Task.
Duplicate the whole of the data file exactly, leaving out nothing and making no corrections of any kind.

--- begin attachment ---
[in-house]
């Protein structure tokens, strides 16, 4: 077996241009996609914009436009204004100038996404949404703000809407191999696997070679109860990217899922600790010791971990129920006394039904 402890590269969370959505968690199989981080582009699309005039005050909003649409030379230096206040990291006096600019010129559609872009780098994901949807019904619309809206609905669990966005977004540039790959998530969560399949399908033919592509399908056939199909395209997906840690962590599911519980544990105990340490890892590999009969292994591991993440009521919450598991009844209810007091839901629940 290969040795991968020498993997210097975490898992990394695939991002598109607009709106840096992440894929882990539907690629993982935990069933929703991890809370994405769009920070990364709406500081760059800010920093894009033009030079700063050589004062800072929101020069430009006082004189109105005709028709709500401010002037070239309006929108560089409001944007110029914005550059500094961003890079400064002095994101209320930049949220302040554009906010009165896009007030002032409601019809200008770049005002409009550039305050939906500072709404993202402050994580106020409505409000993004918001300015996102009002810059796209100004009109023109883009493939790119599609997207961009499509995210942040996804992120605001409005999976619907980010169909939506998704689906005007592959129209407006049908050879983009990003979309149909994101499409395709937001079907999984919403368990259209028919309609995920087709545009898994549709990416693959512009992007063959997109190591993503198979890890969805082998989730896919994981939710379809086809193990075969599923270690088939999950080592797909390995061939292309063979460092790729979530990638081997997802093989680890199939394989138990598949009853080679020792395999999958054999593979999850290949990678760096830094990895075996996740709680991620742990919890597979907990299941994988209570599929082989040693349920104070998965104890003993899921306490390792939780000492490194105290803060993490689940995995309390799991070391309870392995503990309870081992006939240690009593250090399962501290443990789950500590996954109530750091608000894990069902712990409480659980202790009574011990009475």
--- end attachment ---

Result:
[in-house]
């Protein structure tokens, strides 16, 4: 077996241009996609914009436009204004100038996404949404703000809407191999696997070679109860990217899922600790010791971990129920006394039904 402890590269969370959505968690199989981080582009699309005039005050909003649409030379230096206040990291006096600019010129559609872009780098994901949807019904619309809206609905669990966005977004540039790959998530969560399949399908033919592509399908056939199909395209997906840690962590599911519980544990105990340490890892590999009969292994591991993440009521919450598991009844209810007091839901629940 290969040795991968020498993997210097975490898992990394695939991002598109607009709106840096992440894929882990539907690629993982935990069933929703991890809370994405769009920070990364709406500081760059800010920093894009033009030079700063050589004062800072929101020069430009006082004189109105005709028709709500401010002037070239309006929108560089409001944007110029914005550059500094961003890079400064002095994101209320930049949220302040554009906010009165896009007030002032409601019809200008770049005002409009550039305050939906500072709404993202402050994580106020409505409000993004918001300015996102009002810059796209100004009109023109883009493939790119599609997207961009499509995210942040996804992120605001409005999976619907980010169909939506998704689906005007592959129209407006049908050879983009990003979309149909994101499409395709937001079907999984919403368990259209028919309609995920087709545009898994549709990416693959512009992007063959997109190591993503198979890890969805082998989730896919994981939710379809086809193990075969599923270690088939999950080592797909390995061939292309063979460092790729979530990638081997997802093989680890199939394989138990598949009853080679020792395999999958054999593979999850290949990678760096830094990895075996996740709680991620742990919890597979907990299941994988209570599929082989040693349920104070998965104890003993899921306490390792939780000492490194105290803060993490689940995995309390799991070391309870392995503990309870081992006939240690009593250090399962501290443990789950500590996954109530750091608000894990069902712990409480659980202790009574011990009475």